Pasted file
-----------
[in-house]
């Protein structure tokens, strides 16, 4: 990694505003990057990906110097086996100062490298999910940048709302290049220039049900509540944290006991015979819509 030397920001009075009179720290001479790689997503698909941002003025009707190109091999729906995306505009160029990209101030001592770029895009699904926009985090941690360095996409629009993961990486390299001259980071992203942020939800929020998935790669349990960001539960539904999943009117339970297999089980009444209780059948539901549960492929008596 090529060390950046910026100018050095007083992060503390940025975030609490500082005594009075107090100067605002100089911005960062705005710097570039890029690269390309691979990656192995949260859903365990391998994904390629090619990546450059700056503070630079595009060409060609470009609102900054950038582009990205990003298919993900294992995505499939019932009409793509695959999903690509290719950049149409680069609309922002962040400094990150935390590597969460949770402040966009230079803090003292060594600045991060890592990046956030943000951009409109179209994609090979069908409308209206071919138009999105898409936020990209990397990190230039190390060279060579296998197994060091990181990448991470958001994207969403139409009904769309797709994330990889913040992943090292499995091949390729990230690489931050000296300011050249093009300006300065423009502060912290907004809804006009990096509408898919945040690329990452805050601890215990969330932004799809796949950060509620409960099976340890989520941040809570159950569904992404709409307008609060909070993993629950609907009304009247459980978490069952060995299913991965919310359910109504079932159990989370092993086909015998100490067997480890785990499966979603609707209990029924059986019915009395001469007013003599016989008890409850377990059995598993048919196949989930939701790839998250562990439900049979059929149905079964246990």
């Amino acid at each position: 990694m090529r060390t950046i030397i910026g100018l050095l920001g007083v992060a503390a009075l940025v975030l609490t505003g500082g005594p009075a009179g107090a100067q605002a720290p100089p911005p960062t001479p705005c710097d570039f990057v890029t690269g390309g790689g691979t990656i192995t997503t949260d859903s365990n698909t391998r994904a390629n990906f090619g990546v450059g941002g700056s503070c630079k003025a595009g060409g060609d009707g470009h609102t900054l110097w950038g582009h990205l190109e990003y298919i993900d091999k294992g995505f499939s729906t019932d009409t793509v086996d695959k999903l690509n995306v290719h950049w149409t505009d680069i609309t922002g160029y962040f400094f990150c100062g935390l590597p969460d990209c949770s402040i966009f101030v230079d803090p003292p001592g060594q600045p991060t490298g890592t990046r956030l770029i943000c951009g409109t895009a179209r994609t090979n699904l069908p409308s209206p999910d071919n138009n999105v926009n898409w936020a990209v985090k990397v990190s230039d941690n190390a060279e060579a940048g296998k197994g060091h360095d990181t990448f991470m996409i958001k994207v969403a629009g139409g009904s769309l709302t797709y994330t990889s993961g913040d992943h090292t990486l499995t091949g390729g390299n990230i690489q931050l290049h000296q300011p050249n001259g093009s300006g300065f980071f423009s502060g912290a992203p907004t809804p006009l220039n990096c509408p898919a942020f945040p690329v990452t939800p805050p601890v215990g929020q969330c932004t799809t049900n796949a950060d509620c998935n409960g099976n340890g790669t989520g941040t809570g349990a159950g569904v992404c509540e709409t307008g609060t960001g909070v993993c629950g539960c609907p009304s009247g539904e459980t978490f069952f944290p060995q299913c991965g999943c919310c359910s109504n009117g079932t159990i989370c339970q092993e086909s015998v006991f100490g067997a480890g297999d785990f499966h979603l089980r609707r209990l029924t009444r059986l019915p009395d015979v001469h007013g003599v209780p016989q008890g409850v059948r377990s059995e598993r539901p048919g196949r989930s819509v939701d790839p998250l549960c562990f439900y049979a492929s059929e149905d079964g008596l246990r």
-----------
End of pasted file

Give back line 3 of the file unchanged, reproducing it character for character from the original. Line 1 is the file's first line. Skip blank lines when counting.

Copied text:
């Amino acid at each position: 990694m090529r060390t950046i030397i910026g100018l050095l920001g007083v992060a503390a009075l940025v975030l609490t505003g500082g005594p009075a009179g107090a100067q605002a720290p100089p911005p960062t001479p705005c710097d570039f990057v890029t690269g390309g790689g691979t990656i192995t997503t949260d859903s365990n698909t391998r994904a390629n990906f090619g990546v450059g941002g700056s503070c630079k003025a595009g060409g060609d009707g470009h609102t900054l110097w950038g582009h990205l190109e990003y298919i993900d091999k294992g995505f499939s729906t019932d009409t793509v086996d695959k999903l690509n995306v290719h950049w149409t505009d680069i609309t922002g160029y962040f400094f990150c100062g935390l590597p969460d990209c949770s402040i966009f101030v230079d803090p003292p001592g060594q600045p991060t490298g890592t990046r956030l770029i943000c951009g409109t895009a179209r994609t090979n699904l069908p409308s209206p999910d071919n138009n999105v926009n898409w936020a990209v985090k990397v990190s230039d941690n190390a060279e060579a940048g296998k197994g060091h360095d990181t990448f991470m996409i958001k994207v969403a629009g139409g009904s769309l709302t797709y994330t990889s993961g913040d992943h090292t990486l499995t091949g390729g390299n990230i690489q931050l290049h000296q300011p050249n001259g093009s300006g300065f980071f423009s502060g912290a992203p907004t809804p006009l220039n990096c509408p898919a942020f945040p690329v990452t939800p805050p601890v215990g929020q969330c932004t799809t049900n796949a950060d509620c998935n409960g099976n340890g790669t989520g941040t809570g349990a159950g569904v992404c509540e709409t307008g609060t960001g909070v993993c629950g539960c609907p009304s009247g539904e459980t978490f069952f944290p060995q299913c991965g999943c919310c359910s109504n009117g079932t159990i989370c339970q092993e086909s015998v006991f100490g067997a480890g297999d785990f499966h979603l089980r609707r209990l029924t009444r059986l019915p009395d015979v001469h007013g003599v209780p016989q008890g409850v059948r377990s059995e598993r539901p048919g196949r989930s819509v939701d790839p998250l549960c562990f439900y049979a492929s059929e149905d079964g008596l246990r």